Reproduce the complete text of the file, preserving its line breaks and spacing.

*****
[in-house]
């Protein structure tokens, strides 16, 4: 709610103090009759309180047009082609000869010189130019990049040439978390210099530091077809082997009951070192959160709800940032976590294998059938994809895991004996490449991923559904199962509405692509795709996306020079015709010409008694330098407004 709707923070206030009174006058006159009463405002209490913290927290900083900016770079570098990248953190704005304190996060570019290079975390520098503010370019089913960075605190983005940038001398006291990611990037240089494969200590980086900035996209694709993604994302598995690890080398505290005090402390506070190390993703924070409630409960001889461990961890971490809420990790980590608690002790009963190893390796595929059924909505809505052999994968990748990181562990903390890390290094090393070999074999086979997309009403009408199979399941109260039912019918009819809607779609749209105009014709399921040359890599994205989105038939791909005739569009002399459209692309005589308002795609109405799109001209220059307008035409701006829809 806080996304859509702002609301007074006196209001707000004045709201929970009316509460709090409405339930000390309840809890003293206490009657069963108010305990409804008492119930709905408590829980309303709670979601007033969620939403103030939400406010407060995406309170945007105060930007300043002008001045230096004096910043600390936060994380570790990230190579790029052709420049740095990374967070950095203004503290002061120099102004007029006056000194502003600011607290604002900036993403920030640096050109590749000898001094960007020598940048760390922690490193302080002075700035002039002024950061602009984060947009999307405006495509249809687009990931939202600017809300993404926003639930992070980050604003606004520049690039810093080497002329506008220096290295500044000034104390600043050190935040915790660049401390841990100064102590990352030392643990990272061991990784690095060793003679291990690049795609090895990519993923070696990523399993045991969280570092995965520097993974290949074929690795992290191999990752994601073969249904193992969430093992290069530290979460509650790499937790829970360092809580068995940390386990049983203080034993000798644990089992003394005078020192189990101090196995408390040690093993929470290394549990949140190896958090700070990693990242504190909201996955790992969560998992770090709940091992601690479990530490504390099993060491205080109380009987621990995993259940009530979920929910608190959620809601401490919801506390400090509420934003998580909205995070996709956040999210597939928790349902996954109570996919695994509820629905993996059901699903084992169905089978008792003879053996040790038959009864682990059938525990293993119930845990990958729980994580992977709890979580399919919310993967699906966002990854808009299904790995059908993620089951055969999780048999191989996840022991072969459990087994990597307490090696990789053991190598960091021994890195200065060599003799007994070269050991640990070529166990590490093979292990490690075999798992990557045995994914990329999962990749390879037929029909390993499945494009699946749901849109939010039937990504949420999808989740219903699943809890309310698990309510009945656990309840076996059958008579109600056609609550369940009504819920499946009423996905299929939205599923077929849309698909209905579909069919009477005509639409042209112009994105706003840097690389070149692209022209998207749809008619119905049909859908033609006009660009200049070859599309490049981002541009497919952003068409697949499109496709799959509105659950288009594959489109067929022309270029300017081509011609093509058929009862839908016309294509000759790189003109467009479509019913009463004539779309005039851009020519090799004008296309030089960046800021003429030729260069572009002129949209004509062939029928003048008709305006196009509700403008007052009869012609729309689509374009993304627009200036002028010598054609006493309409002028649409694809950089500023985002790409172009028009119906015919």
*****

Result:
[in-house]
């Protein structure tokens, strides 16, 4: 709610103090009759309180047009082609000869010189130019990049040439978390210099530091077809082997009951070192959160709800940032976590294998059938994809895991004996490449991923559904199962509405692509795709996306020079015709010409008694330098407004 709707923070206030009174006058006159009463405002209490913290927290900083900016770079570098990248953190704005304190996060570019290079975390520098503010370019089913960075605190983005940038001398006291990611990037240089494969200590980086900035996209694709993604994302598995690890080398505290005090402390506070190390993703924070409630409960001889461990961890971490809420990790980590608690002790009963190893390796595929059924909505809505052999994968990748990181562990903390890390290094090393070999074999086979997309009403009408199979399941109260039912019918009819809607779609749209105009014709399921040359890599994205989105038939791909005739569009002399459209692309005589308002795609109405799109001209220059307008035409701006829809 806080996304859509702002609301007074006196209001707000004045709201929970009316509460709090409405339930000390309840809890003293206490009657069963108010305990409804008492119930709905408590829980309303709670979601007033969620939403103030939400406010407060995406309170945007105060930007300043002008001045230096004096910043600390936060994380570790990230190579790029052709420049740095990374967070950095203004503290002061120099102004007029006056000194502003600011607290604002900036993403920030640096050109590749000898001094960007020598940048760390922690490193302080002075700035002039002024950061602009984060947009999307405006495509249809687009990931939202600017809300993404926003639930992070980050604003606004520049690039810093080497002329506008220096290295500044000034104390600043050190935040915790660049401390841990100064102590990352030392643990990272061991990784690095060793003679291990690049795609090895990519993923070696990523399993045991969280570092995965520097993974290949074929690795992290191999990752994601073969249904193992969430093992290069530290979460509650790499937790829970360092809580068995940390386990049983203080034993000798644990089992003394005078020192189990101090196995408390040690093993929470290394549990949140190896958090700070990693990242504190909201996955790992969560998992770090709940091992601690479990530490504390099993060491205080109380009987621990995993259940009530979920929910608190959620809601401490919801506390400090509420934003998580909205995070996709956040999210597939928790349902996954109570996919695994509820629905993996059901699903084992169905089978008792003879053996040790038959009864682990059938525990293993119930845990990958729980994580992977709890979580399919919310993967699906966002990854808009299904790995059908993620089951055969999780048999191989996840022991072969459990087994990597307490090696990789053991190598960091021994890195200065060599003799007994070269050991640990070529166990590490093979292990490690075999798992990557045995994914990329999962990749390879037929029909390993499945494009699946749901849109939010039937990504949420999808989740219903699943809890309310698990309510009945656990309840076996059958008579109600056609609550369940009504819920499946009423996905299929939205599923077929849309698909209905579909069919009477005509639409042209112009994105706003840097690389070149692209022209998207749809008619119905049909859908033609006009660009200049070859599309490049981002541009497919952003068409697949499109496709799959509105659950288009594959489109067929022309270029300017081509011609093509058929009862839908016309294509000759790189003109467009479509019913009463004539779309005039851009020519090799004008296309030089960046800021003429030729260069572009002129949209004509062939029928003048008709305006196009509700403008007052009869012609729309689509374009993304627009200036002028010598054609006493309409002028649409694809950089500023985002790409172009028009119906015919």